The Central Intelligence Agency made a huge public relations blunder recently when it decided to mark the fifth anniversary of the killing of Osama bin Laden -- by live-tweeting the operation as if in real time. The decision was ... not well-received.
As you may be aware, it's not the first mistake the CIA has made. Sapna Parikh digs into the archives in today's Seeker Daily dispatch.
In terms of history and public perception, the agency's most infamous blunder is surely the botched Bay of Pigs invasion. In 1959, Cuban revolutionaries led by Fidel Castro ousted the U.S.-backed regime of dictator Fulgencio Batista. The CIA developed a plan to secretly back a counter-revolutionary force made up of 1,400 exiled Cuban fighters, trained and funded by the U.S.
The invasion failed spectacularly, U.S. involvement was revealed, and president John F. Kennedy called off the operation. It was a defining moment of the Cold War, worsening tensions between the U.S. and the U.S.S.R.
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Then there's the CIA's notorious MK Ultra program, the details of which read like a dystopian science fiction novel. In an ill-conceived initiative to experiment with behavioral modification and mind-control techniques, the CIA drugged U.S. and Canadian citizens with LSD and other psychoactive chemicals -- without their knowledge or consent.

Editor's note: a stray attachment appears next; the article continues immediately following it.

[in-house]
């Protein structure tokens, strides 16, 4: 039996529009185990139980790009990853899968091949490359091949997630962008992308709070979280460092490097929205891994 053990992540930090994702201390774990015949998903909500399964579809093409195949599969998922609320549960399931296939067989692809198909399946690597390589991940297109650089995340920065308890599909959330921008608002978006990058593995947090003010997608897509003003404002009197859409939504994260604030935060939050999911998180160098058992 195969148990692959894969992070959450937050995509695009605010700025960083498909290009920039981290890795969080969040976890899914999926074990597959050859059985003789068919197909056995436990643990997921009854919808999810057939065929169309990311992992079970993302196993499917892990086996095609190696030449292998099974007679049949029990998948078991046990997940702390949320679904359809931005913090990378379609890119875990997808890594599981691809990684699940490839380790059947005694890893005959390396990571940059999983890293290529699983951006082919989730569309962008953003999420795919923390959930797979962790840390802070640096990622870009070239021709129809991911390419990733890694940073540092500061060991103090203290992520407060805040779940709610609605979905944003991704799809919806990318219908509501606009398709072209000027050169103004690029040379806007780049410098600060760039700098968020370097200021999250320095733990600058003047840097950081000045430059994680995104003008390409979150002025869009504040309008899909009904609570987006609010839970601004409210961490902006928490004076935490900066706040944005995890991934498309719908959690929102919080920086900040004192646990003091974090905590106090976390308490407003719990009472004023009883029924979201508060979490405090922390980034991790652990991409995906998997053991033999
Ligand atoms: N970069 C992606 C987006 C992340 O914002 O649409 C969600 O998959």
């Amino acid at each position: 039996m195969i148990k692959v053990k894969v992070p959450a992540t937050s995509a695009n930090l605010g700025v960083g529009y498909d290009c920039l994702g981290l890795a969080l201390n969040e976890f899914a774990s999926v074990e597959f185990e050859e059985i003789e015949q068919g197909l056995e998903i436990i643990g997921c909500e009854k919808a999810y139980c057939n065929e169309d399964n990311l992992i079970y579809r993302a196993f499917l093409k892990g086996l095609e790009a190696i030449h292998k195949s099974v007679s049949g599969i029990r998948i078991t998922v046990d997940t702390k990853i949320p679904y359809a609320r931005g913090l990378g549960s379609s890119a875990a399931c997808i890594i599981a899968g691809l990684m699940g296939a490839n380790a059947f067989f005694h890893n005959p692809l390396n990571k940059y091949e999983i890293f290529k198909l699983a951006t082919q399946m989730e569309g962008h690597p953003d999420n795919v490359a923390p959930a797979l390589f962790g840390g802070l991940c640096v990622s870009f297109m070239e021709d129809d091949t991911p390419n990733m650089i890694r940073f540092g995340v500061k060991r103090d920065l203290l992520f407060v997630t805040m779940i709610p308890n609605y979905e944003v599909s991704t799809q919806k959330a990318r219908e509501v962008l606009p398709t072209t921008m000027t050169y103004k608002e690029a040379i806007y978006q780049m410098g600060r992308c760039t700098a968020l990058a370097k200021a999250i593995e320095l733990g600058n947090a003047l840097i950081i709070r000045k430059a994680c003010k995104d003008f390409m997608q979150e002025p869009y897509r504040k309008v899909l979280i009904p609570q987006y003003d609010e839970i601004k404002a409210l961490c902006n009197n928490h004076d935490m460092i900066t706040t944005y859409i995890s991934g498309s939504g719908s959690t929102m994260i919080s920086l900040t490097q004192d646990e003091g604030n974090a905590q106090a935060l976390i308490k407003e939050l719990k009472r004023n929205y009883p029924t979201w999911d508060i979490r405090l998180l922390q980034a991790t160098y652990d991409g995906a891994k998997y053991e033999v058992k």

Highly illegal, medically unethical and insanely dangerous, the MK Ultra program ran from 1953 to 1964 and predictably unraveled into madness and death. We may never know the full extent of the damage done, however, since the CIA later destroyed all related files.
In recent years, the CIA has been caught making still more mistakes, if that's the term, in regard to the war on terror. In 2003, the agency kidnapped and tortured a German citizen who happened to share the same name as a suspected terrorist. The U.S. never really owned up to anything and eventually it fell to the European Court of Human Rights to issue a ruling on the debacle and compensated the victim.
Of course, these are only the mistakes we know about. Considering that the CIA is in the secret-keeping business, it's safe to assume there are more compelling passages in the agency's 60-plus year history.
-- Glenn McDonald
Democracy Now: CIA Sparks Criticism by Live-Tweeting bin Laden Raid 5 Years Later
History: Bay of Pigs Invasion
SF Weekly: Operation Midnight Climax: How the CIA Dosed S.F. Citizens with LSD
New Yorker: Torturing the Wrong Man